Mergers & Acquisitions benefit much if surplus cash is returned to them since they would have to pay tax at ordinary income tax rate. Their wealth may increase through an increase in the market value of their shares if surplus cash is used to acquire another firm. If they sell their shares they would pay tax at a lower, capital gain tax rate. The company would also be enabled to keep surplus funds and grow through acquisition.

3. Debt capacity: A merger of two firms, with fluctuating, but negatively correlated, cash flows, can bring stability of cash flows of the combined firm. The stability of cash flows reduces the risk of insolvency and enhances the capacity of the new entity to service a larger amount of debt. The increased borrowing allows a higher interest tax shield which adds to the shareholders wealth.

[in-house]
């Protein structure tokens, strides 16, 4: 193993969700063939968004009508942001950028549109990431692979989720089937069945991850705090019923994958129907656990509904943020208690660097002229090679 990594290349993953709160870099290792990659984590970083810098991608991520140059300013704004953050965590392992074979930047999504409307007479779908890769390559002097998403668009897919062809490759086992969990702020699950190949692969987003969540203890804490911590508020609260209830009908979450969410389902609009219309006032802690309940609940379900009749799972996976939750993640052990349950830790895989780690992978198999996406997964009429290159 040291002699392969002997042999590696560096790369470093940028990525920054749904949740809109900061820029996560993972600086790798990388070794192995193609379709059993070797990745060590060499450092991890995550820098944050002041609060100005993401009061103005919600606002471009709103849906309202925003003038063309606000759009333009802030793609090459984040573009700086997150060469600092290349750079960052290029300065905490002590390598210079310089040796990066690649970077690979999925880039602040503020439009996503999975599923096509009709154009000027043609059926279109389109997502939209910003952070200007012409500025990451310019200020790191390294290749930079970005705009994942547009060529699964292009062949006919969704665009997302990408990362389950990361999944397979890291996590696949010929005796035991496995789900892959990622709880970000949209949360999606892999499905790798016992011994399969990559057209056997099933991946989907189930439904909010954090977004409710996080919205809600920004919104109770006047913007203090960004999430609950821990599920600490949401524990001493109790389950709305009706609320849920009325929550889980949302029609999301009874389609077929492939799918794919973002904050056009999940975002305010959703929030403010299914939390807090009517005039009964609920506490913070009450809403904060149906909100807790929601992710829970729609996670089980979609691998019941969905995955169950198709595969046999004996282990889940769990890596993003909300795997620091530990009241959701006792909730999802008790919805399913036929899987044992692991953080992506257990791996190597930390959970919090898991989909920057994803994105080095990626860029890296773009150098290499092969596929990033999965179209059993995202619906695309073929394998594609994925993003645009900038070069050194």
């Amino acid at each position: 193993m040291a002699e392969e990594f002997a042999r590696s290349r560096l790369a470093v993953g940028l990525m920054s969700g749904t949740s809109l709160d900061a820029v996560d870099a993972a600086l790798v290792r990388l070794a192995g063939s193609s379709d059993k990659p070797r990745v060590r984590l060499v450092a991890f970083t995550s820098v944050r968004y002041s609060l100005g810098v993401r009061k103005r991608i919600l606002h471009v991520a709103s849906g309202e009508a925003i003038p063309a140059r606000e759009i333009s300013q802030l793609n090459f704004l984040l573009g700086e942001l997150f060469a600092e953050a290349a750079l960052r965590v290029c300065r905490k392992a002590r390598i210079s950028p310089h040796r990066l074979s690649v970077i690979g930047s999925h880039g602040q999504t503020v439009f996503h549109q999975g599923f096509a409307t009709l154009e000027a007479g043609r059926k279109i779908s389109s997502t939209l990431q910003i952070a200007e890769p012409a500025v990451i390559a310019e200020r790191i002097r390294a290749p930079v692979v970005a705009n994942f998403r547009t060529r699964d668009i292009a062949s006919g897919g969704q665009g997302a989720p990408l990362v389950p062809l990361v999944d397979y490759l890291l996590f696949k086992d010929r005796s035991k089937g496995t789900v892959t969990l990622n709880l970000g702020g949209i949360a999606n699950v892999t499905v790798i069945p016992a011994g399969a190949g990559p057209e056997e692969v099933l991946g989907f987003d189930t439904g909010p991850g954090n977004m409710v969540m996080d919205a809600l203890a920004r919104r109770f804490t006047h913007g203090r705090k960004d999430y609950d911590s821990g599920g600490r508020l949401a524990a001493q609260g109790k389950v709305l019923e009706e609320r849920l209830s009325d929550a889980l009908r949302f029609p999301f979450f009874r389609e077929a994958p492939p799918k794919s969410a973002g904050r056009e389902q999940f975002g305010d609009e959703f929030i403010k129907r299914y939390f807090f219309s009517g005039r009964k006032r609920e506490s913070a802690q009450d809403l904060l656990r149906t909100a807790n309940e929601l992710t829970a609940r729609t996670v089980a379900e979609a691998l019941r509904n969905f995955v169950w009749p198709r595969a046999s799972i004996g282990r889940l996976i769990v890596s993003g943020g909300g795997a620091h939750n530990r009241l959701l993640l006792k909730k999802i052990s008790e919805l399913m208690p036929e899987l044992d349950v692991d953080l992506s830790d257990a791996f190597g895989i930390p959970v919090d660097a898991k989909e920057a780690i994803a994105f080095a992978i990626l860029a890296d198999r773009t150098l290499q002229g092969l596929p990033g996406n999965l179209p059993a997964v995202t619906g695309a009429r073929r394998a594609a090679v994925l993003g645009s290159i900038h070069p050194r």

4. Financing cost: Does the enhanced debt capacity of the merged firm reduce its cost of capital? Since the probability of insolvency is reduced due to financial stability and increased protection to lenders, the merged firm should be able to borrow at a lower rate of interest. This advantage may, however be taken off partially or completely by increase in the shareholders risk on account of providing better protection to lenders. Another aspect of the financing costs is issue costs. A merged firm is able to realize economies of scale in flotation and transaction costs related to an issue of capital. Issue costs are saved when the merged firm makes a larger security issue. FMS-MAIET 25

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SOMETHING ACQUISITION

WRONG

WITH

MERGER

OR